A super-accurate atomic clock just got more accurate. Thanks to new modifications, a record-setting strontium atomic clock is now so stable that it could theoretically “tick” for 15 billion years – the age of our entire universe – without gaining or losing a second. That’s much more accurate than America’s master clock.

The clock was developed by JILA, a joint institute of the National Institute of Standards and Technology and the University of Colorado Boulder. Its new capabilities are reported in a paper published Tuesday in Nature Communications.

The clock works around several thousand atoms of the element strontium. Intense laser lights form what’s called an optical lattice, creating a 30-by-30 micrometer column to hold the atoms in. The clock then uses a stable red laser to make the atoms switch between two different energy levels. In theory, every “tick,” or switch between energy levels, should be exactly the same, making these atoms much more accurate “pendulums” than the ones that swing in regular clocks.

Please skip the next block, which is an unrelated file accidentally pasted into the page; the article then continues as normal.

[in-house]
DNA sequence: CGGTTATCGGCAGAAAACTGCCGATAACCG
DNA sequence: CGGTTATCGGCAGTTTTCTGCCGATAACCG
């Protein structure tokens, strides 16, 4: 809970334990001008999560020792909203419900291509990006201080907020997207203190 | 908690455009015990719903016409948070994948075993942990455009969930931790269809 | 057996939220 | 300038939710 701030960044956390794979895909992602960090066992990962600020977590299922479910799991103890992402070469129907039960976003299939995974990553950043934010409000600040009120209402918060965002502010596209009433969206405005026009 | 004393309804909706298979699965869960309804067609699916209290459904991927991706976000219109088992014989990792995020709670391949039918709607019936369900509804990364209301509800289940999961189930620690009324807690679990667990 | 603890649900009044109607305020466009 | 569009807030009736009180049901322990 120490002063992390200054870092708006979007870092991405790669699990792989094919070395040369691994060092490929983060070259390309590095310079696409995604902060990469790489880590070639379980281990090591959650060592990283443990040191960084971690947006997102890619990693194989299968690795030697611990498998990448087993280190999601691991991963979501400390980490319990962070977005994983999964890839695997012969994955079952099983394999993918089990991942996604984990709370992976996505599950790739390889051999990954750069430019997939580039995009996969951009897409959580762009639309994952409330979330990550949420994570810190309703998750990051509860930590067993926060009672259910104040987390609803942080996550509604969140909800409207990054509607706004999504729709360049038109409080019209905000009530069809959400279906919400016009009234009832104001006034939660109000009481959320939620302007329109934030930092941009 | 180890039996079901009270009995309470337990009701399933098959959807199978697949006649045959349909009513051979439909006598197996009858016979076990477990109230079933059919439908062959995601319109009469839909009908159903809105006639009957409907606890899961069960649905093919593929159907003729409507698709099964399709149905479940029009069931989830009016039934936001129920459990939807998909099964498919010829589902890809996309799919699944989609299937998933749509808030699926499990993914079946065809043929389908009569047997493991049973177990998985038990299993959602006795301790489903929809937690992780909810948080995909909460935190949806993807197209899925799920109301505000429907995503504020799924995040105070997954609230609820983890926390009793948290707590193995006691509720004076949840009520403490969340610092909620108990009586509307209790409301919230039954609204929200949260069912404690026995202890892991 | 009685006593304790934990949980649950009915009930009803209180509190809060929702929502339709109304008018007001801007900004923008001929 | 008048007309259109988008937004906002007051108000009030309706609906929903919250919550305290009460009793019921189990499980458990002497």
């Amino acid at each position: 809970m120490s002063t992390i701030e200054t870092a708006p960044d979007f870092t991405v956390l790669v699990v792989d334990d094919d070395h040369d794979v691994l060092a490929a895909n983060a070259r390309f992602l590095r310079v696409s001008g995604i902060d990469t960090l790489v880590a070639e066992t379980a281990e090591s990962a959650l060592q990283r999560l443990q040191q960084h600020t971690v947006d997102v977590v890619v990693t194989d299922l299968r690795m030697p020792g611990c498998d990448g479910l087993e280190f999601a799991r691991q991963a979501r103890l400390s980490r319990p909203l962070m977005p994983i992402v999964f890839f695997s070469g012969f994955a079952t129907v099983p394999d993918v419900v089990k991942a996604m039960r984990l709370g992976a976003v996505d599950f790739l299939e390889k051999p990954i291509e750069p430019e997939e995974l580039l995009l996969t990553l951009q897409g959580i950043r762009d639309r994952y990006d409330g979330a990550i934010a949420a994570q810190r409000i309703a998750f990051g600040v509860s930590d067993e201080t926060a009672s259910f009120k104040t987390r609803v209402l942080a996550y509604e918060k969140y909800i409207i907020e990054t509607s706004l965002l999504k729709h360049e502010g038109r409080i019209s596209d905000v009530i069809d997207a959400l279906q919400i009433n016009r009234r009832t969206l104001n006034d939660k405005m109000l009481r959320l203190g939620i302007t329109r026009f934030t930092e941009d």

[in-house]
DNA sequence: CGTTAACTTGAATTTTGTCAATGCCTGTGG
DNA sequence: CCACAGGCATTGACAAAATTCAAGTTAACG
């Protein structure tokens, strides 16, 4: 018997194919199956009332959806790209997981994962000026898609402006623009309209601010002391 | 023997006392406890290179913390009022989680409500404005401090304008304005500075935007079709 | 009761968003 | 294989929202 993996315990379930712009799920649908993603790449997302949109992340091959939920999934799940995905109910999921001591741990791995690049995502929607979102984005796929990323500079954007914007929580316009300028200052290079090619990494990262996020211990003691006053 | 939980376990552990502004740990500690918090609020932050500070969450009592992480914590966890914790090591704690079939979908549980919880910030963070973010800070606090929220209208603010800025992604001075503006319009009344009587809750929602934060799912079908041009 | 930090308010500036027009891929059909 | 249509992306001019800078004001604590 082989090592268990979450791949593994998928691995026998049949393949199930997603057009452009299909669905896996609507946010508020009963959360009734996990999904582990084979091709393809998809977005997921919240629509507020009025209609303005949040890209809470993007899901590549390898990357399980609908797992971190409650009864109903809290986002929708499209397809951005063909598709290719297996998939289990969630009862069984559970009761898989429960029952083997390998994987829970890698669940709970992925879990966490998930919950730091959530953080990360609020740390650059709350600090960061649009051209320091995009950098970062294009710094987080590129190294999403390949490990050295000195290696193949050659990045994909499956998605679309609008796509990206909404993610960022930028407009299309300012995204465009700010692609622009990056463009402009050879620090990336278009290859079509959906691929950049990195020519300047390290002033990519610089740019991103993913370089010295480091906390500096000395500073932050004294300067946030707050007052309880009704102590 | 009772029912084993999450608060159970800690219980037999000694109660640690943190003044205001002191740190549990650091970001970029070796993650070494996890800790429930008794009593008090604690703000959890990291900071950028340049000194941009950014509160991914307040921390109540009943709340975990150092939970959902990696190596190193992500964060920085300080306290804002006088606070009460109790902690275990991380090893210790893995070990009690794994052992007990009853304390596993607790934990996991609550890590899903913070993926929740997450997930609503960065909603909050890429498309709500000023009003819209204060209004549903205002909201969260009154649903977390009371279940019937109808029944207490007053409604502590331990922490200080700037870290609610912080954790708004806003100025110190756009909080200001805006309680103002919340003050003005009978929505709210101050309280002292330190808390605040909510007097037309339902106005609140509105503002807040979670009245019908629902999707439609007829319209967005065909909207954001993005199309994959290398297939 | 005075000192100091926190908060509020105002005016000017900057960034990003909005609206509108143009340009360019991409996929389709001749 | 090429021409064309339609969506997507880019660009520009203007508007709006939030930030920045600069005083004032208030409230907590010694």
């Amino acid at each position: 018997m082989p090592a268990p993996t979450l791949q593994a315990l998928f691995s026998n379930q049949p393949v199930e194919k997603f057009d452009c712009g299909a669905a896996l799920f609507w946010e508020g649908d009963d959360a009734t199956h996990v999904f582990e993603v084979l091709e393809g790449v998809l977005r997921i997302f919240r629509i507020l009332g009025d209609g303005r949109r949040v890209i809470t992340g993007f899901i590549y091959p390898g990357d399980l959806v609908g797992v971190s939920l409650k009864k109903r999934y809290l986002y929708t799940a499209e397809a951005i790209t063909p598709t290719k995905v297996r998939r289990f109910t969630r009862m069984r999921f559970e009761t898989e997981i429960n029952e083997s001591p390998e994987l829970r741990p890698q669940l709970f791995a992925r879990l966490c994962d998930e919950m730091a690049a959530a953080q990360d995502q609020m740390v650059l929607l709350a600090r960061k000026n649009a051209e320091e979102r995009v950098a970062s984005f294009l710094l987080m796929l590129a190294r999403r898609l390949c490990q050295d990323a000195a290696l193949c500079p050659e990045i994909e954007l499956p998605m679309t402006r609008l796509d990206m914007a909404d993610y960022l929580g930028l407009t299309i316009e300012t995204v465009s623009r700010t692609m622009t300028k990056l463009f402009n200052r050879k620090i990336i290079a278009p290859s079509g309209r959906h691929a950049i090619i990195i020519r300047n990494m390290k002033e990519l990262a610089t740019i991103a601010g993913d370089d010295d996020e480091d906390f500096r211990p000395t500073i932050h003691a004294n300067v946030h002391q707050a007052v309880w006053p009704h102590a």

The new clock is so accurate that, as NPR reported last year, it actually makes it difficult to know what time it even is. It’s accurate enough that it picks up on slight differences in the passage of time at different heights (thanks, relativity), so it raises the question of whether the whole Earth can really have one standard, super-accurate clock that speaks for us all.